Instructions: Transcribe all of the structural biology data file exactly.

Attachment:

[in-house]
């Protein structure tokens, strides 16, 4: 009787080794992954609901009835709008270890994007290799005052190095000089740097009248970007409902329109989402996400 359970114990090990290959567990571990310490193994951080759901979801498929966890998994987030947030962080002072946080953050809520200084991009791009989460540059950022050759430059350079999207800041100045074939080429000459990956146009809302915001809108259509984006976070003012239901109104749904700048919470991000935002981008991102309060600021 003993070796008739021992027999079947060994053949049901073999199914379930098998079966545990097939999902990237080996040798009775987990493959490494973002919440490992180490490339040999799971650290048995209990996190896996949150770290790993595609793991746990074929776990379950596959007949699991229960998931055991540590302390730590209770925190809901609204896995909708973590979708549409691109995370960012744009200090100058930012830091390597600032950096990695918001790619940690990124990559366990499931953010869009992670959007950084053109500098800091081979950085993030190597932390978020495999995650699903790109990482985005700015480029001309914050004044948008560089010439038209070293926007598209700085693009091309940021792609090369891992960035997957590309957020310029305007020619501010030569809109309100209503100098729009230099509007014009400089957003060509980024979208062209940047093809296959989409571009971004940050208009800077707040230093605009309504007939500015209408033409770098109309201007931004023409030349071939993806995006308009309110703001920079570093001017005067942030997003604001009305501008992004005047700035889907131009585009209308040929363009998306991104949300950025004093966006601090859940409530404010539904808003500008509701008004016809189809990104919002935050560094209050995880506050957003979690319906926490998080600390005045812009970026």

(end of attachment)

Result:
[in-house]
């Protein structure tokens, strides 16, 4: 009787080794992954609901009835709008270890994007290799005052190095000089740097009248970007409902329109989402996400 359970114990090990290959567990571990310490193994951080759901979801498929966890998994987030947030962080002072946080953050809520200084991009791009989460540059950022050759430059350079999207800041100045074939080429000459990956146009809302915001809108259509984006976070003012239901109104749904700048919470991000935002981008991102309060600021 003993070796008739021992027999079947060994053949049901073999199914379930098998079966545990097939999902990237080996040798009775987990493959490494973002919440490992180490490339040999799971650290048995209990996190896996949150770290790993595609793991746990074929776990379950596959007949699991229960998931055991540590302390730590209770925190809901609204896995909708973590979708549409691109995370960012744009200090100058930012830091390597600032950096990695918001790619940690990124990559366990499931953010869009992670959007950084053109500098800091081979950085993030190597932390978020495999995650699903790109990482985005700015480029001309914050004044948008560089010439038209070293926007598209700085693009091309940021792609090369891992960035997957590309957020310029305007020619501010030569809109309100209503100098729009230099509007014009400089957003060509980024979208062209940047093809296959989409571009971004940050208009800077707040230093605009309504007939500015209408033409770098109309201007931004023409030349071939993806995006308009309110703001920079570093001017005067942030997003604001009305501008992004005047700035889907131009585009209308040929363009998306991104949300950025004093966006601090859940409530404010539904808003500008509701008004016809189809990104919002935050560094209050995880506050957003979690319906926490998080600390005045812009970026």